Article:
An Essay on the Life and Genius of Robert Burns

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Сторінка 49 - Is there, for honest poverty, That hangs his head, an' a' that» The coward slave we pass him by, We dare be poor for a' that ! For a' that, an' a that, Our toils obscure, an' a' that, The rank is but the guinea's stamp, The man's the gowd for a
Сторінка 10 - runs, himself, Life's mad career, Wild as the wave ? Here pause—and, through the starting tear, Survey this grave. The poor inhabitant below, Was quick to learn, and wise to know, And keenly felt the friendly glow, And softer flame ; But thoughtless follies laid him low, And stained his name. In
Сторінка 47 - By oppression's woes and pains ! By your sons in servile chains ! We will drain our dearest veins But they shall be free ! Lay the proud usurpers low ! Tyrants fall in every foe ! Liberty's in every blow !— Let us do, or die
Сторінка 40 - Scotch school—the douce gudeman who held his own plough. There was a strong expression of sense and shrewdness in all his lineaments; the eye alone, I think, indicated the poetical character and temperament. It was large, and of a dark cast, which glowed (I say literally glowed) when he spoke with feeling or interest.
Сторінка 26 - flight Is ever wi' my Jean. I see her in the dewy flowers, I see her sweet and fair : I hear her in the tunefu' birds, I hear her charm the air: There's not a bonnie flower that springs, By fountain, shaw. or green
Сторінка 23 - E'en then a wish, I mind its power, A wish that to my latest hour Shall strongly heave my breast; That I, for poor auld Scotland's sake, Some usefu' plan or beuk could make, Or sing a sang at least." Amang the bearded bear, I turn'd the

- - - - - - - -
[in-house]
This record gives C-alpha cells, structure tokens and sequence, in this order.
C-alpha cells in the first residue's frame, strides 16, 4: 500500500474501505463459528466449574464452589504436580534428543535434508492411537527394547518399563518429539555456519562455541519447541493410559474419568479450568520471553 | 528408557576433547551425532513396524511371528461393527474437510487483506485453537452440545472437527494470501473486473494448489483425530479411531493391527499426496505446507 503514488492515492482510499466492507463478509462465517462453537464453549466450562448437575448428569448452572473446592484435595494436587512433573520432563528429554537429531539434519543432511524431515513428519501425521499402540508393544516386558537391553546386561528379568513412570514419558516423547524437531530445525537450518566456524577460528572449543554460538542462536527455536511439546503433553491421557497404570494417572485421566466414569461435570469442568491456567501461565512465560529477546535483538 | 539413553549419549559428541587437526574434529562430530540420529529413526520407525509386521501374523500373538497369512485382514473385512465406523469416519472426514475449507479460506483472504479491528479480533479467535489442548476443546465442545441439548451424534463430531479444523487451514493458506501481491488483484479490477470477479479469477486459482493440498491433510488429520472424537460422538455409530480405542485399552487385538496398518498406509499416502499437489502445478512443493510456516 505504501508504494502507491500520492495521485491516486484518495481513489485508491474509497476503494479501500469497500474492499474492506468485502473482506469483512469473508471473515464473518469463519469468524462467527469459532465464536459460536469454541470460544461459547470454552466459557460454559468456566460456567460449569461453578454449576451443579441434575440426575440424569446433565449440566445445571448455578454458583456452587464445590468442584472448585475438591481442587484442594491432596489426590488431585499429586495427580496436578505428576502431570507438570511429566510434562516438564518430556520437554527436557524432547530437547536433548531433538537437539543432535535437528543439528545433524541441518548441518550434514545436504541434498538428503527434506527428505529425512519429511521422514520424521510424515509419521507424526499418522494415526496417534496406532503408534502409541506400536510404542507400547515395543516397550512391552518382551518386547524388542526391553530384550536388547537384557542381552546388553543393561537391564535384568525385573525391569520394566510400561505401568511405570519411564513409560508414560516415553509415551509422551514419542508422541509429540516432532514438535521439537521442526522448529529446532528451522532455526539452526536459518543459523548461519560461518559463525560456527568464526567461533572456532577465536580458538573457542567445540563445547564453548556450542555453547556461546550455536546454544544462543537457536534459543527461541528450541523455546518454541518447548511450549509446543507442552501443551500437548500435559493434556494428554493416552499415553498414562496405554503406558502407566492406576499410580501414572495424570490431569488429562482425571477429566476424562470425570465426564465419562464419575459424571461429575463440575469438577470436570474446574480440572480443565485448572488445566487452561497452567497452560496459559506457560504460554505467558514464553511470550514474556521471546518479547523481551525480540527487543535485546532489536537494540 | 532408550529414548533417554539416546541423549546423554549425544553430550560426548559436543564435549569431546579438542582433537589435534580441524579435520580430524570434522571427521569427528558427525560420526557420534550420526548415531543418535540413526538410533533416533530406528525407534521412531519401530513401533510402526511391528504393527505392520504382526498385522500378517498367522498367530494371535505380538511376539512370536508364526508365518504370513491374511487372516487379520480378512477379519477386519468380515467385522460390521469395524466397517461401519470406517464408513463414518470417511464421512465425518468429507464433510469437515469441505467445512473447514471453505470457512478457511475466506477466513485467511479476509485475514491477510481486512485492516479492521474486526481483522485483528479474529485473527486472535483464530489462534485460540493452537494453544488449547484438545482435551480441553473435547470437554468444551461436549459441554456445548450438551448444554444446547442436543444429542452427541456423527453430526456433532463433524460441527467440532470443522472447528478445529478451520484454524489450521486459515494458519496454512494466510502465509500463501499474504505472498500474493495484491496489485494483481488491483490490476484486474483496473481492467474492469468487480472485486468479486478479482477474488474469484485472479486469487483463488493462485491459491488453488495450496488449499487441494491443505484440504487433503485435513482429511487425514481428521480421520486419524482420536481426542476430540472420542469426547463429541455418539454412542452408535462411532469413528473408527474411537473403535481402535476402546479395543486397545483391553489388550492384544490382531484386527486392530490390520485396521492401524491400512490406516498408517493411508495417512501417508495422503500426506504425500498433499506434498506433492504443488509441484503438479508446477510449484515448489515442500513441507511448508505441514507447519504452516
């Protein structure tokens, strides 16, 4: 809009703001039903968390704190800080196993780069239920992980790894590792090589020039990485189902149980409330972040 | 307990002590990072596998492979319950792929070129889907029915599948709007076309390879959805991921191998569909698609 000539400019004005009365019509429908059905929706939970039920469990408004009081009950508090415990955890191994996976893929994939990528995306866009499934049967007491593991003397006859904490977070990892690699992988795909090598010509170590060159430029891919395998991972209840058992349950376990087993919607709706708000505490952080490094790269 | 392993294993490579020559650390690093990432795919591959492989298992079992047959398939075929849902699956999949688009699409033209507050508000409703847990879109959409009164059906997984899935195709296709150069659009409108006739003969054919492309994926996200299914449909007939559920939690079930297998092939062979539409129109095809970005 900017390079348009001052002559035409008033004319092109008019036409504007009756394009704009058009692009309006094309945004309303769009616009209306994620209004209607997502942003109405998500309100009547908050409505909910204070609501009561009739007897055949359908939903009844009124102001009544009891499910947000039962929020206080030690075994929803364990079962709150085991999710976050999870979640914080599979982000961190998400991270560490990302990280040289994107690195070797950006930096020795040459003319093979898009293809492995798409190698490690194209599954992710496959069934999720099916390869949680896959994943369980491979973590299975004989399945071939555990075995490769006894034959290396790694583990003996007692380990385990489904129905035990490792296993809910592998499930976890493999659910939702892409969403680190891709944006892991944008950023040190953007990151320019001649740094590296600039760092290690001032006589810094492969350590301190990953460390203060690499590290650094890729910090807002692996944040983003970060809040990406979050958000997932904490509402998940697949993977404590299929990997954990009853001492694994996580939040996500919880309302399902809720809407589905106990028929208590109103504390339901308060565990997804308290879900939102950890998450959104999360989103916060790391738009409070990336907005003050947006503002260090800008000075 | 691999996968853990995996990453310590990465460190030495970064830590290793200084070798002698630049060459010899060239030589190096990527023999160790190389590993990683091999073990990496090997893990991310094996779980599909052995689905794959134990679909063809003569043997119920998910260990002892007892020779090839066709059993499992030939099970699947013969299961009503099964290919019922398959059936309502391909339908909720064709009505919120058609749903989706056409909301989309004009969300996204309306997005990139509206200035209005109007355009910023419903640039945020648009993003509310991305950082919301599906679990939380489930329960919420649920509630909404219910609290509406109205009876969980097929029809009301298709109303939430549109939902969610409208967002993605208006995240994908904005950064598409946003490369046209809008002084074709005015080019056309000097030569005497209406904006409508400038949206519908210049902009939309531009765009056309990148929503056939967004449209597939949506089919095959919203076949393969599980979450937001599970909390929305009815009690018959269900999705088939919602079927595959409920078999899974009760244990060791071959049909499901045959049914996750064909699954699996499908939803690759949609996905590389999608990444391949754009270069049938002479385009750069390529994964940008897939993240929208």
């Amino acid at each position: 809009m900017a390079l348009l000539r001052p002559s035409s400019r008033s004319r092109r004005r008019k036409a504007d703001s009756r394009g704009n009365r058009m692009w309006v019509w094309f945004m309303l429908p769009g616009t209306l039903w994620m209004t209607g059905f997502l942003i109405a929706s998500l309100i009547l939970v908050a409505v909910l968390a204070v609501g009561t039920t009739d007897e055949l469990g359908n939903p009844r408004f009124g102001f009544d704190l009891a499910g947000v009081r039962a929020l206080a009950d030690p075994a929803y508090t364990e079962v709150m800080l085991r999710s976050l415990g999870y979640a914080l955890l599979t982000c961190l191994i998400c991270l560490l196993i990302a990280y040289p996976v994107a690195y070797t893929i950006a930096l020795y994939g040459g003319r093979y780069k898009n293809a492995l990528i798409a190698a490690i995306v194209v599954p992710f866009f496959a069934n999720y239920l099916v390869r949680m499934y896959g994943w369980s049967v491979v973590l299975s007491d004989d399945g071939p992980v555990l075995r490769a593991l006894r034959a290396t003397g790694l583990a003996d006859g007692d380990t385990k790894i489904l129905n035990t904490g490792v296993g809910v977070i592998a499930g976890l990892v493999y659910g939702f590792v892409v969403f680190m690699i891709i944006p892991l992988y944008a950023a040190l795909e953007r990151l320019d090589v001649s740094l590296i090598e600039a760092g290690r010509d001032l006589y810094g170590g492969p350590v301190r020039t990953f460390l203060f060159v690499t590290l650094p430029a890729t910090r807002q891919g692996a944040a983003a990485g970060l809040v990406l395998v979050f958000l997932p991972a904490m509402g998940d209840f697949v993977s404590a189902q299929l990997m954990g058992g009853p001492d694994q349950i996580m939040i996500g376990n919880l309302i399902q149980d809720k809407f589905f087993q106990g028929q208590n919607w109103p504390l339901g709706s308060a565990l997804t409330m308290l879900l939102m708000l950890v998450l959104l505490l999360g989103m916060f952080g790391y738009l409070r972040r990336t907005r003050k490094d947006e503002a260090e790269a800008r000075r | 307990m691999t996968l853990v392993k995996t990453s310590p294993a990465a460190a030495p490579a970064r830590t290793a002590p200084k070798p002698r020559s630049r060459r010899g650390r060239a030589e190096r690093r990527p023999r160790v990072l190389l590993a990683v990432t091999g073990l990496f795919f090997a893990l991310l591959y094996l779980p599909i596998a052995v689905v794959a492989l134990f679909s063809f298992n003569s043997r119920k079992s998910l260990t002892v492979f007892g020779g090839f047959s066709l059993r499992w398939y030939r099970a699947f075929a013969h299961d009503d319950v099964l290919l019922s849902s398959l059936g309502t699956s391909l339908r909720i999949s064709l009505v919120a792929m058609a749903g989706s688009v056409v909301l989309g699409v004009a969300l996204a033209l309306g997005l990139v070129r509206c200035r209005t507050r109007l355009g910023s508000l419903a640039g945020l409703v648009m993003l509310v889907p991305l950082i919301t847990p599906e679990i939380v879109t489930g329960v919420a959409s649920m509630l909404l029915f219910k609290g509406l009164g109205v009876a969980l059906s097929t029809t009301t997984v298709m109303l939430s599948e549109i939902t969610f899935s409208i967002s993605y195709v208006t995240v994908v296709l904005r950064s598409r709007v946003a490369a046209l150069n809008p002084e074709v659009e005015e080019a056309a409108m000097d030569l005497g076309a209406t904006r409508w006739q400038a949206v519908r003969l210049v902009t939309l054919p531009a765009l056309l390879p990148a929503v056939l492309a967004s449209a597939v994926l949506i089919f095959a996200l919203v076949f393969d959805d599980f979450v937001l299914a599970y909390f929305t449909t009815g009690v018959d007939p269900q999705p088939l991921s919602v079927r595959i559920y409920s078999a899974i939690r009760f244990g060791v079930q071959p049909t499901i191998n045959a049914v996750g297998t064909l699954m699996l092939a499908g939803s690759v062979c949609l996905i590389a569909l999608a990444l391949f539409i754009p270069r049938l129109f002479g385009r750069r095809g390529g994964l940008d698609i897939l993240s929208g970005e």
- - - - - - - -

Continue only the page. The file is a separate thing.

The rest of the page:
Сторінка 13 - I've noticed, on our Laird's court-day, An' mony a time my heart's been wae, Poor tenant bodies, scant o' cash, How they maun thole a factor's snash ; He'll stamp and threaten, curse and swear, He'll apprehend them, poind their gear, While they maun stan", wi' aspect humble, And hear it a', an' fear an
Сторінка 12 - rev'rence and attend ! Here lie the loving husband's dear remains, The tender father, and the gen'rous friend. The pitying heart that felt for human woe ; The dauntless heart that feared no human pride ; The friend of man, to vice alone a foe ; "For ev'n his failings leaned to virtue's side.
Сторінка 12 - twad blawn its last; The rattlin' showers rose on the blast ; The speedy gleams the darkness swallowed, / Loud, deep and lang the thunder bellow'd: That night a child might understand, The de'il had business on his hand.
Сторінка 40 - His person was strong and robust; his manners rustic, not clownish ; a sort of dignified plainness and simplicity. His countenance was more massive than it looks in any of the portraits. I would have taken the poet, had I not known who he was, for a very sagacious country farmer of the

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